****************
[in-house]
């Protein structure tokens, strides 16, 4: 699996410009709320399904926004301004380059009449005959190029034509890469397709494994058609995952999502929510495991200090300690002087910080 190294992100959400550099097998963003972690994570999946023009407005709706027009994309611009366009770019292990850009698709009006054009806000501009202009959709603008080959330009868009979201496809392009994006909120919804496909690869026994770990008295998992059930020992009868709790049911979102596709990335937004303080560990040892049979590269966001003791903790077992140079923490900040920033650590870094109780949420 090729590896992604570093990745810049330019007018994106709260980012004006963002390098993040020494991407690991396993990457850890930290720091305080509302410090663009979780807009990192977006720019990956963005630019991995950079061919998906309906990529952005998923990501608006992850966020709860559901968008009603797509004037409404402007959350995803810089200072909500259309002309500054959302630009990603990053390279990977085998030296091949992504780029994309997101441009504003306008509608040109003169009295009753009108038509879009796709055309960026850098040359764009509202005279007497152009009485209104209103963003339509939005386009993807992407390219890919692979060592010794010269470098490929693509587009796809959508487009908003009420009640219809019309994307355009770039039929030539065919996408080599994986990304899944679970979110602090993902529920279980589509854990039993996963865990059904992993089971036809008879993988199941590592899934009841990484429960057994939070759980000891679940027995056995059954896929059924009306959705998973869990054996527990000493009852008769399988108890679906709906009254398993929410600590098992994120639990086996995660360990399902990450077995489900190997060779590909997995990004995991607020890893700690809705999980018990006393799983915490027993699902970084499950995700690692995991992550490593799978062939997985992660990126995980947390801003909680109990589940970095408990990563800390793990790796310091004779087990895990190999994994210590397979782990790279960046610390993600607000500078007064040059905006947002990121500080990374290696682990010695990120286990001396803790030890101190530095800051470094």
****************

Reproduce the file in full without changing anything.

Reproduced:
[in-house]
């Protein structure tokens, strides 16, 4: 699996410009709320399904926004301004380059009449005959190029034509890469397709494994058609995952999502929510495991200090300690002087910080 190294992100959400550099097998963003972690994570999946023009407005709706027009994309611009366009770019292990850009698709009006054009806000501009202009959709603008080959330009868009979201496809392009994006909120919804496909690869026994770990008295998992059930020992009868709790049911979102596709990335937004303080560990040892049979590269966001003791903790077992140079923490900040920033650590870094109780949420 090729590896992604570093990745810049330019007018994106709260980012004006963002390098993040020494991407690991396993990457850890930290720091305080509302410090663009979780807009990192977006720019990956963005630019991995950079061919998906309906990529952005998923990501608006992850966020709860559901968008009603797509004037409404402007959350995803810089200072909500259309002309500054959302630009990603990053390279990977085998030296091949992504780029994309997101441009504003306008509608040109003169009295009753009108038509879009796709055309960026850098040359764009509202005279007497152009009485209104209103963003339509939005386009993807992407390219890919692979060592010794010269470098490929693509587009796809959508487009908003009420009640219809019309994307355009770039039929030539065919996408080599994986990304899944679970979110602090993902529920279980589509854990039993996963865990059904992993089971036809008879993988199941590592899934009841990484429960057994939070759980000891679940027995056995059954896929059924009306959705998973869990054996527990000493009852008769399988108890679906709906009254398993929410600590098992994120639990086996995660360990399902990450077995489900190997060779590909997995990004995991607020890893700690809705999980018990006393799983915490027993699902970084499950995700690692995991992550490593799978062939997985992660990126995980947390801003909680109990589940970095408990990563800390793990790796310091004779087990895990190999994994210590397979782990790279960046610390993600607000500078007064040059905006947002990121500080990374290696682990010695990120286990001396803790030890101190530095800051470094």